Profit Motive Spins Revolving-Door Policymaking at State

By James, W. Martin | Insight on the News, February 23, 1998 | Go to article overview

Profit Motive Spins Revolving-Door Policymaking at State


James, W. Martin, Insight on the News


The Washington Post has reported that an official abruptly left the National Security Council after his efforts to influence a diamond negotiation for Maurice Tempelsman, chairman of Lazare Kaplan International, were publicized. (Tempelsman, a major Democratic Party supporter, is attempting to become the primary broker for Angolan diamonds.) But Washington has not been told about the quiet stampede of State Department officials into the welcoming arms of the Angola lobby. The issue needs to be aired and merits congressional scrutiny.

According to guidelines established by the Clinton administration's Office on Government Ethics, "Former senior and very senior employees are restricted for one year after leaving Government service from representing, aiding or advising foreign governments or foreign political parties before an agency or department of the United States. If the matter was under the employee's official responsibility during the last year of Government service, then the employee is barred for two years after leaving Government service from representing anyone back to the Government on the same matter."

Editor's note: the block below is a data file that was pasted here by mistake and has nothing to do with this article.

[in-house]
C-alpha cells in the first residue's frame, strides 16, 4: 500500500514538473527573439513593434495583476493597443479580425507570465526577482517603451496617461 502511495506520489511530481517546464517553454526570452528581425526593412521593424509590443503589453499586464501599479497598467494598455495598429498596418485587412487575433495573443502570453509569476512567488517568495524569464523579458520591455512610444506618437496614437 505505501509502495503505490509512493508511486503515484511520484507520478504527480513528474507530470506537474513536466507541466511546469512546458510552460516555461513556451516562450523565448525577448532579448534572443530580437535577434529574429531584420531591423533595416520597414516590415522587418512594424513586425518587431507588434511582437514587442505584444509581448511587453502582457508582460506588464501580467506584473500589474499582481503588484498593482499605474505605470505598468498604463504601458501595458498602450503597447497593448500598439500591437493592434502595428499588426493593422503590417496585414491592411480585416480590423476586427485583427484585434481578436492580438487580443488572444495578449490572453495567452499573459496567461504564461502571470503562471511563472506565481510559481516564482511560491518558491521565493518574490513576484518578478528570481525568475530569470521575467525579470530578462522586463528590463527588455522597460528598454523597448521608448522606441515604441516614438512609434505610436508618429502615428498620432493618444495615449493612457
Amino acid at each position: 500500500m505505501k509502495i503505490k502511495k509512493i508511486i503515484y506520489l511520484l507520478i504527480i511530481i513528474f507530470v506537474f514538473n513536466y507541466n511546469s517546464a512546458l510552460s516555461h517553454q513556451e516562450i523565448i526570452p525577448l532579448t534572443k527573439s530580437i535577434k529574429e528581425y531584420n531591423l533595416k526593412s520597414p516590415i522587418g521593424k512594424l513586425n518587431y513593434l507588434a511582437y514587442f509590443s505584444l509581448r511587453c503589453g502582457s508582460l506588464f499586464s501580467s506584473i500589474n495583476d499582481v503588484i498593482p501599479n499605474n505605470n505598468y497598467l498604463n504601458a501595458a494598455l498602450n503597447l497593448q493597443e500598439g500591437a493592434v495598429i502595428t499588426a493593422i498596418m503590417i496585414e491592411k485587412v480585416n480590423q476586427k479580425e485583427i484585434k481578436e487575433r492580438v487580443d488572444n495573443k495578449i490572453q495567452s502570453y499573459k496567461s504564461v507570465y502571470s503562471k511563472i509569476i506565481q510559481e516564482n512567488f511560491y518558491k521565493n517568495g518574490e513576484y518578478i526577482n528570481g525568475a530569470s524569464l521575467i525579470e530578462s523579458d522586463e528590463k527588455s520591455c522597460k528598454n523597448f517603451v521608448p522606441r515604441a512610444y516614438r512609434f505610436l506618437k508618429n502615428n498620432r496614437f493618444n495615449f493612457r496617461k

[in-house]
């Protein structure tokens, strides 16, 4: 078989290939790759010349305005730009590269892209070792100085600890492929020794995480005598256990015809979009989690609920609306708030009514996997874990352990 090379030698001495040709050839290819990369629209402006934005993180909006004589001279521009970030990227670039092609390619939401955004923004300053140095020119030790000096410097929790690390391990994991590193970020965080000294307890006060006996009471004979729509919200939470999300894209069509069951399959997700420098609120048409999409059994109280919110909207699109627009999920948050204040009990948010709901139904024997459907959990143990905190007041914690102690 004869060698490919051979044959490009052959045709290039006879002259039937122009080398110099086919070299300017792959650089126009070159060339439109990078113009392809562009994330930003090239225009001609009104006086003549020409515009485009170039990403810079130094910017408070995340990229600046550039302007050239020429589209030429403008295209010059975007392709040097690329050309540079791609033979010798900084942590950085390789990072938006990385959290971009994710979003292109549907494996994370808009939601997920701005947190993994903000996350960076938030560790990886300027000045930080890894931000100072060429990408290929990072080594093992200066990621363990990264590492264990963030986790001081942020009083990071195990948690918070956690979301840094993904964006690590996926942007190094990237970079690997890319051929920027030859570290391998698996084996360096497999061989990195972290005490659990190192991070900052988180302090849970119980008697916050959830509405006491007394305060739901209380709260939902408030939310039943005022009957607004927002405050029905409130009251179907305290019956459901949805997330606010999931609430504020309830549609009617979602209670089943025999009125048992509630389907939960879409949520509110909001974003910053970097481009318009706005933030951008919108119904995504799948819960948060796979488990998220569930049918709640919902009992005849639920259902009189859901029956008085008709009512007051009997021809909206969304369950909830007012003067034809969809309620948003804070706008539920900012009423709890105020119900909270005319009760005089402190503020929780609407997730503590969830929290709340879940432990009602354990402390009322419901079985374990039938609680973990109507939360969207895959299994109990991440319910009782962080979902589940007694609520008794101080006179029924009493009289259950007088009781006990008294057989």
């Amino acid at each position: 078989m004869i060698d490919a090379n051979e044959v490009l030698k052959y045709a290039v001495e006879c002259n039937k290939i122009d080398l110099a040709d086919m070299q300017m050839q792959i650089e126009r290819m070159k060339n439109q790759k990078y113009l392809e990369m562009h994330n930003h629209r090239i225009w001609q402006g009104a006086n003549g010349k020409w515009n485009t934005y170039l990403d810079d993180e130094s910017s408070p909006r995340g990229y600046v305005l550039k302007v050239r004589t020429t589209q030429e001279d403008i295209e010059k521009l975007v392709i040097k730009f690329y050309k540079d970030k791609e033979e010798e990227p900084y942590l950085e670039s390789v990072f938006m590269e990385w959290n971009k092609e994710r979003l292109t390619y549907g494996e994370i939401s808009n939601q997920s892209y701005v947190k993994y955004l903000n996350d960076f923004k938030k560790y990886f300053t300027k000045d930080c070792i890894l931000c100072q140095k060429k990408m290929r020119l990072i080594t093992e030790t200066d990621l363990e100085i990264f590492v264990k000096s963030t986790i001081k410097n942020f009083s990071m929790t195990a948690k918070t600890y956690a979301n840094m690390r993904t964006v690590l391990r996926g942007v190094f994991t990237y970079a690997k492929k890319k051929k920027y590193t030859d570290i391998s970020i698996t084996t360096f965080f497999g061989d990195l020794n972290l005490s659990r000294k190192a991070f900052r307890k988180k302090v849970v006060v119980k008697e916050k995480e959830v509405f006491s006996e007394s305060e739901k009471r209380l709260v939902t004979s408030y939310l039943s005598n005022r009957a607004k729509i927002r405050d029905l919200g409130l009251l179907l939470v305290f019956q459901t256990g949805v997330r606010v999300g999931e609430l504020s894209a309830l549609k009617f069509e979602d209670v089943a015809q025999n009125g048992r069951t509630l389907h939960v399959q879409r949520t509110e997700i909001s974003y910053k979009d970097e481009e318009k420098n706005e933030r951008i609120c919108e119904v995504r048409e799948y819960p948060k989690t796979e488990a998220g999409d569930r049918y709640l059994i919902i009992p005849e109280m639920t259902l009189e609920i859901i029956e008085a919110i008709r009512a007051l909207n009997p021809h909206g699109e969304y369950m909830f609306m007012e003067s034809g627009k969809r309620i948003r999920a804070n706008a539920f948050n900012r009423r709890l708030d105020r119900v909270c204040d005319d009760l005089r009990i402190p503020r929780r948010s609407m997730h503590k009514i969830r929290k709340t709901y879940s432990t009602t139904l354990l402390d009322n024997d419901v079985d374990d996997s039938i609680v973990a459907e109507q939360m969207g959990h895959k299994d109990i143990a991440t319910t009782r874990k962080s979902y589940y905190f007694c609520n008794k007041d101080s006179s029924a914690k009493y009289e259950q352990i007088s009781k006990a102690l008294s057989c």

In 1992 Herman Cohen, assistant secretary of state for African affairs, publicly declared candidate Bill Clinton would, if elected, recognize the Popular Movement for the Liberation of Angola, or MPLA, government -- the longtime ally of Russia and Cuba -- without the runoff election ordered by the United Nations. Two days later, an MPLA pogrom in Luanda was launched against the supporters of MPLA nemesis, Jonas Savimbi, while the embassies of the United States and other Western powers shunned asylum-seekers. Shortly after Clinton granted official recognition to a new "democratic" Angolan government in 1993, former secretary Cohen, in partnership with the Pentagon's former chief Africa official James Woods, signed a lobbying contract with the Angolan regime. Another high-ranking State Department official-turned-MPLA lobbyist, Robert Cabelly, left the State Department in 1995 and became an employee of Fleishman-Hillard International Communications. While there, Cabelly helped his firm win a $1.2 million contract from the MPLA. Cabelly later founded his own firm on the basis of an Angolan government contract. The former U.S. ambassador to Angola, Edmund De Jarnette, quit the Foreign Service in 1995. Eight months later he assumed leadership of the U.S.-Angola Chamber of Commerce, which has close ties to U.S. corporations doing business in Angola.

Many of Angola's election observers now question whether pending contracts between these officials and the lobbyists influenced the balloting procedures of Angola's first-ever democratic elections in 1992, which were marred by charges of fraud at dozens of locations. …

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Profit Motive Spins Revolving-Door Policymaking at State
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